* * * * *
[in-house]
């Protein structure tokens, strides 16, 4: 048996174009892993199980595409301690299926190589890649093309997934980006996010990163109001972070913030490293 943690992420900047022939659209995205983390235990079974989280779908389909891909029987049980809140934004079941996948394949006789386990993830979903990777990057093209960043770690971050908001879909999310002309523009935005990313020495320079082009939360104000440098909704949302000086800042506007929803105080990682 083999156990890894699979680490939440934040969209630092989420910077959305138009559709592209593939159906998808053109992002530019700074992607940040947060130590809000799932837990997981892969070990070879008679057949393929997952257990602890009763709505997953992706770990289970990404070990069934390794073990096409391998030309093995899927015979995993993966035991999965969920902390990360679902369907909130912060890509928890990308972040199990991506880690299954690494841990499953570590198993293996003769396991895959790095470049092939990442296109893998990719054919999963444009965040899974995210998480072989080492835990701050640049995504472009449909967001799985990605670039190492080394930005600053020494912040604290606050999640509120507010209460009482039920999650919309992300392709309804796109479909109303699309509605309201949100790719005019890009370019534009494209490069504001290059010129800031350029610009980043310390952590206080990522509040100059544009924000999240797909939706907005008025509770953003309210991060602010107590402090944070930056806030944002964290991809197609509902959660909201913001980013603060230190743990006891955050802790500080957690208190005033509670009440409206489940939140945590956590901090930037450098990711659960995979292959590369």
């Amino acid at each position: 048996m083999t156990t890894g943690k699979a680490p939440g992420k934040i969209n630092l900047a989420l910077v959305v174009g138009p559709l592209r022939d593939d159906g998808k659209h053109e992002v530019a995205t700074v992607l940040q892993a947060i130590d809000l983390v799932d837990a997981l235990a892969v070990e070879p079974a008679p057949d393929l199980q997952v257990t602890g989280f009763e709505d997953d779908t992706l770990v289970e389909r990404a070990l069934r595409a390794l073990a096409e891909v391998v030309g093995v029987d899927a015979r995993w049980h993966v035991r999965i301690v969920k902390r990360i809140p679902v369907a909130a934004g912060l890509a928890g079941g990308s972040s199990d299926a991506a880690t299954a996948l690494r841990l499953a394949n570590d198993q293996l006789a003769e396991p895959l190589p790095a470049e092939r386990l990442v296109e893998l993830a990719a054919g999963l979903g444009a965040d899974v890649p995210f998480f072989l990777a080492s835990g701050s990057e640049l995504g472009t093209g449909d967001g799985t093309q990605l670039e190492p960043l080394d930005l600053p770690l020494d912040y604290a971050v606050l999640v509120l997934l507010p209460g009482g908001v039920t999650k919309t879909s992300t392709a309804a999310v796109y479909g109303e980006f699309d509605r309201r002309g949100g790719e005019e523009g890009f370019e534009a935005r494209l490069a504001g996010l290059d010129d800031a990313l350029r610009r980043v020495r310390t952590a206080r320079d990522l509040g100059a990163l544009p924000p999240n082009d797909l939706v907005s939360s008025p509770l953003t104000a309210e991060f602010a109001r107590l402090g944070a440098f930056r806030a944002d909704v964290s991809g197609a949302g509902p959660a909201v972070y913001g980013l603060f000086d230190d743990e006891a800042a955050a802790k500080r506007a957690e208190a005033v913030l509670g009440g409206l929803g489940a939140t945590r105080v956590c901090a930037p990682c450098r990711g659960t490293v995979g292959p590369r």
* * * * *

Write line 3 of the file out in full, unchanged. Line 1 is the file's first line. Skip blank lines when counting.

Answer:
């Amino acid at each position: 048996m083999t156990t890894g943690k699979a680490p939440g992420k934040i969209n630092l900047a989420l910077v959305v174009g138009p559709l592209r022939d593939d159906g998808k659209h053109e992002v530019a995205t700074v992607l940040q892993a947060i130590d809000l983390v799932d837990a997981l235990a892969v070990e070879p079974a008679p057949d393929l199980q997952v257990t602890g989280f009763e709505d997953d779908t992706l770990v289970e389909r990404a070990l069934r595409a390794l073990a096409e891909v391998v030309g093995v029987d899927a015979r995993w049980h993966v035991r999965i301690v969920k902390r990360i809140p679902v369907a909130a934004g912060l890509a928890g079941g990308s972040s199990d299926a991506a880690t299954a996948l690494r841990l499953a394949n570590d198993q293996l006789a003769e396991p895959l190589p790095a470049e092939r386990l990442v296109e893998l993830a990719a054919g999963l979903g444009a965040d899974v890649p995210f998480f072989l990777a080492s835990g701050s990057e640049l995504g472009t093209g449909d967001g799985t093309q990605l670039e190492p960043l080394d930005l600053p770690l020494d912040y604290a971050v606050l999640v509120l997934l507010p209460g009482g908001v039920t999650k919309t879909s992300t392709a309804a999310v796109y479909g109303e980006f699309d509605r309201r002309g949100g790719e005019e523009g890009f370019e534009a935005r494209l490069a504001g996010l290059d010129d800031a990313l350029r610009r980043v020495r310390t952590a206080r320079d990522l509040g100059a990163l544009p924000p999240n082009d797909l939706v907005s939360s008025p509770l953003t104000a309210e991060f602010a109001r107590l402090g944070a440098f930056r806030a944002d909704v964290s991809g197609a949302g509902p959660a909201v972070y913001g980013l603060f000086d230190d743990e006891a800042a955050a802790k500080r506007a957690e208190a005033v913030l509670g009440g409206l929803g489940a939140t945590r105080v956590c901090a930037p990682c450098r990711g659960t490293v995979g292959p590369r």